Following in the footsteps of (among many other flower-children) Stephen Stills, Bonnie Raitt, Chrissie Hynde, Jimmy Buffet, and Carole King (who in 2002 serenaded Fidel Castro with a personal “You’ve Got a Friend”), guitar legend Jimmy Page made the pilgrimage to Fidel Castro’s fiefdom this week.
To Led Zeppelin’s former guitarist the visit probably seemed, not only fitting, but long overdue. Cuba was, after all, the first nation ruled by bearded long-hairs. Jean Paul Sartre, after all, hailed Cuba’s Stalinist rulers as “les Enfants au Pouvoir" (the children in power). Fidel Castro, after all, spoke at Harvard in 1959 on the same bill as pioneer beatnik Allen Ginsberg.
Remove the wispy beard and beret from the (late, thanks to Fidel Castro) revolutionary icon on those posters and t-shirts and you’ve got Jim Morrison of The Doors. Remove the cowboy hat from the (late, thanks to Fidel Castro) Revolutionary icon Camilo Cienfuegos and you’ve got Grateful Dead’s Gerry Garcia. Circa 1959, Raul Castro with his blond shoulder-length locks was a ringer for Joe Walsh circa Hotel California. These Cuban Stalinists were on the cutting edge of fashion. They pre-empted the Haight Ashbury look by a decade.
Castro’s (literally!) captive media reports that Jimmy Page’s visit “included tours of historic sites and purchases of souvenirs such as the famous photograph of Che Guevara.”
In an interview with the BBC last year, Oscar and Cannes-winner Benicio del Toro explained the painstaking intellectual exertion that inspired his Che-mania: “I hear of this guy, and he’s got a cool name, Che Guevara! Groovy name, groovy man, groovy politics! So I came across a picture of Che, smiling, in fatigues, I thought, ‘Dammit, this guy is cool-looking!’”
In all likelihood, similar intellectual toil inspired Jimmy Page’s recent souvenir shopping spree in Havana.
For his role as Che Guevara in Steven Soderbergh’s movie Che, Benicio del Toro was recently honored by the peace-loving crowd in Hollywood and Cannes. For headlining their Concert for Peace. Jimmy Page was recently honored with the “Global Peace Award" from the United Nations’ Pathway to Peace organization.
“We reject any peaceful approach!" declared the souvenir icon of the Concert for Peace’s honoree. “Violence is inevitable! To establish Socialism rivers of blood must flow! If the nuclear missiles had remained (in Cuba) we would have fired them against the heart of the U.S. including New York City. The victory of socialism is well worth millions of atomic victims!”
“Hatred is the central element of our struggle!" raved this icon of flower-children. “Hatred that is intransigent….Hatred so violent that it propels a human being beyond his natural limitations, making him violent and cold- blooded killing machine… My nostrils dilate while savoring the acrid odor of gunpowder and blood. Crazy with fury I will stain my rifle red while slaughtering any surrendered enemy that falls in my hands! We must keep our hatred alive and fan it to paroxysm!”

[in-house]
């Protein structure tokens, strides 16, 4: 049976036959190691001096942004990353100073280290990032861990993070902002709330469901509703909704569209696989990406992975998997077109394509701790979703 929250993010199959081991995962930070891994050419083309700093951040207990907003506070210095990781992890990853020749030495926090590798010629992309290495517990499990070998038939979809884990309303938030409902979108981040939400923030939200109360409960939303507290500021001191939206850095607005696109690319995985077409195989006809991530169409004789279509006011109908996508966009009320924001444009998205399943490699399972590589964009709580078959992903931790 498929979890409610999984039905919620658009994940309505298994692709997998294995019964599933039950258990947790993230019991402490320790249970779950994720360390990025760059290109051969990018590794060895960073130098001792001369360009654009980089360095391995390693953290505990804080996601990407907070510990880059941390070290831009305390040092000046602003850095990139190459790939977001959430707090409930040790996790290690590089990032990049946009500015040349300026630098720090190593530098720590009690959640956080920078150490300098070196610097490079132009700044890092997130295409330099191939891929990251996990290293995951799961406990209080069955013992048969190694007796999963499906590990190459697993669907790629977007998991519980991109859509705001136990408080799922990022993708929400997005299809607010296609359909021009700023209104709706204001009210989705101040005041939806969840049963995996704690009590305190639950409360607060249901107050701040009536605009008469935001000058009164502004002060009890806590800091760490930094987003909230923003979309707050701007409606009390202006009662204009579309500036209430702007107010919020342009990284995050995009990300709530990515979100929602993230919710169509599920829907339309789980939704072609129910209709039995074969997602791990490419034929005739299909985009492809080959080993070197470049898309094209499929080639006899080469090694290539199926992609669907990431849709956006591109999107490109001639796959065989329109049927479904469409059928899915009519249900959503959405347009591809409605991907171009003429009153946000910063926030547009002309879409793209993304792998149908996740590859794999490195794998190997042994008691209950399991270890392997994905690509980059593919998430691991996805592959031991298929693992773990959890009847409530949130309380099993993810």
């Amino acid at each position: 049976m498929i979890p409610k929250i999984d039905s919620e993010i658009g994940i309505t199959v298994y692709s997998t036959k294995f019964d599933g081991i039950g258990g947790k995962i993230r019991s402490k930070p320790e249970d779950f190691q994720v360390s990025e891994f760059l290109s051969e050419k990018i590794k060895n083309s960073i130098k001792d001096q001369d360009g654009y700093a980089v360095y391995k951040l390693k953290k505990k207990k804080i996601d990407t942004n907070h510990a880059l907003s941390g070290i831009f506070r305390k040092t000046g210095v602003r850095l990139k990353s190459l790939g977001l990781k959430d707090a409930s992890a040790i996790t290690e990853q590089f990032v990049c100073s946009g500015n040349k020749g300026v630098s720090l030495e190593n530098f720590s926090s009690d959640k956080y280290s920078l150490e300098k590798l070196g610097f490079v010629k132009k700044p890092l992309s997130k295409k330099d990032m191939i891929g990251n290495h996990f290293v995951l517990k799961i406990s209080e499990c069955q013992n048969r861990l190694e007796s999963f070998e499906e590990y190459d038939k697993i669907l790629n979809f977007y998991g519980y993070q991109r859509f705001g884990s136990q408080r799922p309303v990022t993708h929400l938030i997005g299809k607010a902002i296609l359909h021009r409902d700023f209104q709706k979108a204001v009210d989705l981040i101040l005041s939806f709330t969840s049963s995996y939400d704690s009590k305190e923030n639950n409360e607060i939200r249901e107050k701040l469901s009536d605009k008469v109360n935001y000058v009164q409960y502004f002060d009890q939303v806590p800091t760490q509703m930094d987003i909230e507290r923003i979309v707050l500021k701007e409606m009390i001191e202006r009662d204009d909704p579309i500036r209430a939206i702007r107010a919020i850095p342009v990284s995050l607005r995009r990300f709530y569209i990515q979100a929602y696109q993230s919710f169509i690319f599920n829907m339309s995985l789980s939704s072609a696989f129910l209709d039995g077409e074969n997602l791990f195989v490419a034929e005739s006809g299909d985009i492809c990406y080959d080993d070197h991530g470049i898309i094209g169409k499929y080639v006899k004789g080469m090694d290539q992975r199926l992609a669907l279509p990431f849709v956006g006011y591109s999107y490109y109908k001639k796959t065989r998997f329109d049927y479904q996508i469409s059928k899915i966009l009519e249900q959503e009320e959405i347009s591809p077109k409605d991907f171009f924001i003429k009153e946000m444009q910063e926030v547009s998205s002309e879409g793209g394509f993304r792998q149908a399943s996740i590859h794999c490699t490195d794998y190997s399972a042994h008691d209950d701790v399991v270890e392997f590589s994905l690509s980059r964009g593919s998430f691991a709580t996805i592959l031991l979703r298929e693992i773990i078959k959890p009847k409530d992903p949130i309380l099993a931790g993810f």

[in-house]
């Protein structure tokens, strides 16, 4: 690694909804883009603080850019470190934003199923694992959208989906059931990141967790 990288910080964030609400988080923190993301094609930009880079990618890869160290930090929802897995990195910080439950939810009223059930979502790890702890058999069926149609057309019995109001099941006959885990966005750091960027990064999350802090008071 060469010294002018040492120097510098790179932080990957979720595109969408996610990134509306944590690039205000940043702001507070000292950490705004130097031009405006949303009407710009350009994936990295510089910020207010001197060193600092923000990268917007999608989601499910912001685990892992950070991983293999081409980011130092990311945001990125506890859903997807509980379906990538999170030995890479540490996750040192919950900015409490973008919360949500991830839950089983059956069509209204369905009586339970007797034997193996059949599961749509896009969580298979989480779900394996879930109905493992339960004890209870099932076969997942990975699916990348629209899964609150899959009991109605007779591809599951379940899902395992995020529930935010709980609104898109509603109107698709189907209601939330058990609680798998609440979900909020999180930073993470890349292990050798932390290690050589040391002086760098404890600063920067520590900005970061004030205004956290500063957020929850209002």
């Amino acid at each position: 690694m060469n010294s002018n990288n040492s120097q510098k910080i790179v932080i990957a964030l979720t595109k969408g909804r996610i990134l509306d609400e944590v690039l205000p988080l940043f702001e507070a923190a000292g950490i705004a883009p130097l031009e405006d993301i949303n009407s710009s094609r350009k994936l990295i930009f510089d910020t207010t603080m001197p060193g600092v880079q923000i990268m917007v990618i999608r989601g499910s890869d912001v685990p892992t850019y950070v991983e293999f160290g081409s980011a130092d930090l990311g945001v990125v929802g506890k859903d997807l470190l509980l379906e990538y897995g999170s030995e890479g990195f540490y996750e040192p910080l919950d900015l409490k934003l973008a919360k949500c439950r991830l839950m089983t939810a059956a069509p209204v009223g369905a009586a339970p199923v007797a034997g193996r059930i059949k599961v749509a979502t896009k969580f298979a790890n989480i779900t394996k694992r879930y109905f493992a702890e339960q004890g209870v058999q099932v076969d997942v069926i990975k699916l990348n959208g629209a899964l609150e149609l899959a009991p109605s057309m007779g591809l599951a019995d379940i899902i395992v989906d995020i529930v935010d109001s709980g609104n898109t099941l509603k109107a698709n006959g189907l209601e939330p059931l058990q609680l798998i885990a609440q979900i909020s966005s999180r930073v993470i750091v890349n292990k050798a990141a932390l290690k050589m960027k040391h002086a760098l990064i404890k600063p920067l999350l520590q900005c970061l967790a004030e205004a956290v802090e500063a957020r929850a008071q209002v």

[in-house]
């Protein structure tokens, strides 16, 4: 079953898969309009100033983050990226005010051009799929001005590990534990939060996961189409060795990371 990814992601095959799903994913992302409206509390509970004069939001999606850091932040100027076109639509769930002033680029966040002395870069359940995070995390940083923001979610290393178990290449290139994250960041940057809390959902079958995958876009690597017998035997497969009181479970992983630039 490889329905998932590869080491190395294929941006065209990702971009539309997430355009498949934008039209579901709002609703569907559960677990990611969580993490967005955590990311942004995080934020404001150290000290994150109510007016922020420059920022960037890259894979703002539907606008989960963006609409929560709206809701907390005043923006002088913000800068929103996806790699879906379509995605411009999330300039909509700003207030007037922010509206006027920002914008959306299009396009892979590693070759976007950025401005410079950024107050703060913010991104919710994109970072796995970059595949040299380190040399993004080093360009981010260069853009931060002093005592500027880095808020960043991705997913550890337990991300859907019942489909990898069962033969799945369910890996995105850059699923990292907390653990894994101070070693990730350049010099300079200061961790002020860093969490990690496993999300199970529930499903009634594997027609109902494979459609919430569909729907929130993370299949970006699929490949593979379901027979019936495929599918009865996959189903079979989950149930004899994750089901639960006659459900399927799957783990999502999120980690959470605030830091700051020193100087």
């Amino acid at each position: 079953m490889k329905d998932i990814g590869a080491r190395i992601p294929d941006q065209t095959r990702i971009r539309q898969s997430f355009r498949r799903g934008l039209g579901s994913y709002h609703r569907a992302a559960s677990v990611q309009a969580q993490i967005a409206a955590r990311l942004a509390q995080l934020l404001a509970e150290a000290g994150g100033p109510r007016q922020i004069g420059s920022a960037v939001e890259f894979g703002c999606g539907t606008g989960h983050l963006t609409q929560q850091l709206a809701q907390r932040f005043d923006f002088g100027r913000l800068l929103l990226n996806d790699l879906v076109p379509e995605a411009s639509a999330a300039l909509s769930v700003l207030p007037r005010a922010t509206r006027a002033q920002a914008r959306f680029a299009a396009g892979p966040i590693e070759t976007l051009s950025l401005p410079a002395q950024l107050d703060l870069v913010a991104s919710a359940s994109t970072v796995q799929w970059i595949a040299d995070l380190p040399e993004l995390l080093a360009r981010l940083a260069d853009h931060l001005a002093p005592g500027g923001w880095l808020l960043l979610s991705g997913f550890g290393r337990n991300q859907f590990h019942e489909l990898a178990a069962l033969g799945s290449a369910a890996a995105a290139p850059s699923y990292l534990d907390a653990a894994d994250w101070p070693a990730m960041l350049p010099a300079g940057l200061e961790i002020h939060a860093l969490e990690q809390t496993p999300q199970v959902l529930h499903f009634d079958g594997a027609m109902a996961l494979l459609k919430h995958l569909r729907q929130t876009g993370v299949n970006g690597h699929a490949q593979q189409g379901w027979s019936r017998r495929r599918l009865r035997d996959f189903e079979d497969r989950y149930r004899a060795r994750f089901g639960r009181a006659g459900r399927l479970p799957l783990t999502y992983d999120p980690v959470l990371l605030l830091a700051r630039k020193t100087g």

In fact, Jimmy Page should know that many Cuban youths “tuned-in and turned-on” to (smuggled) Led Zeppelin music in the 60’s and 70’s. But rather than meet with his Cuban fans, Jimmy was hosted by apparatchiks of the Stalinist regime that jailed and brutalized them en masse.
In a famous speech in 1961 Che Guevara denounced the very “spirit of rebellion" as "reprehensible." "Youth must refrain from ungrateful questioning of governmental mandates" commanded the KGB–mentored Guevara. "Instead they must dedicate themselves to study, work and military service."
Cuban “roquero” of the time Charlie Bravo recalls the process: “When Castro’s goons caught me with a Led Zeppelin record, they led me to a Stairway alright—but at bayonet-point and this stairway hardly led to Heaven, instead it led down into a dark jail cell.”
On the orders of Jimmy Page’s smiling hosts, Charlie was joined by tens of thousands of Cuban youths. A few years earlier the hundreds of Soviet KGB and East German STASI "consultants" who flooded Cuba in the early 60's, found an extremely eager acolyte in Che Guevara. By the mid 60's the crime of a "rocker" lifestyle—long hair, blue jeans, etc.--or effeminate behavior got thousands of youths yanked off Cuba's streets and parks by secret police and dumped in prison camps with "Work Will Make Men Out of You" in bold letters above the gate and with machine gunners posted on the watchtowers. The initials for these camps were UMAP, not GULAG, but the conditions were quite similar.
Today the world's largest image of Jimmy Page’s souvenir icon adorns Cuba's headquarters for Cuba’s KGB-trained secret police, a gang of Communist sadists who jailed and tortured at a rate higher than Stalin's own KGB and GRU—and many of their victims were guilty of nothing worse than listening to music by Jimmy Page.
Humberto Fontova holds an M.A. in Latin American Studies from Tulane University and is the author of four books including his latest, The Longest Romance; The Mainstream Media and Fidel Castro. For more information and for video clips of his Television and college speaking appearances please visit www.hfontova.com.
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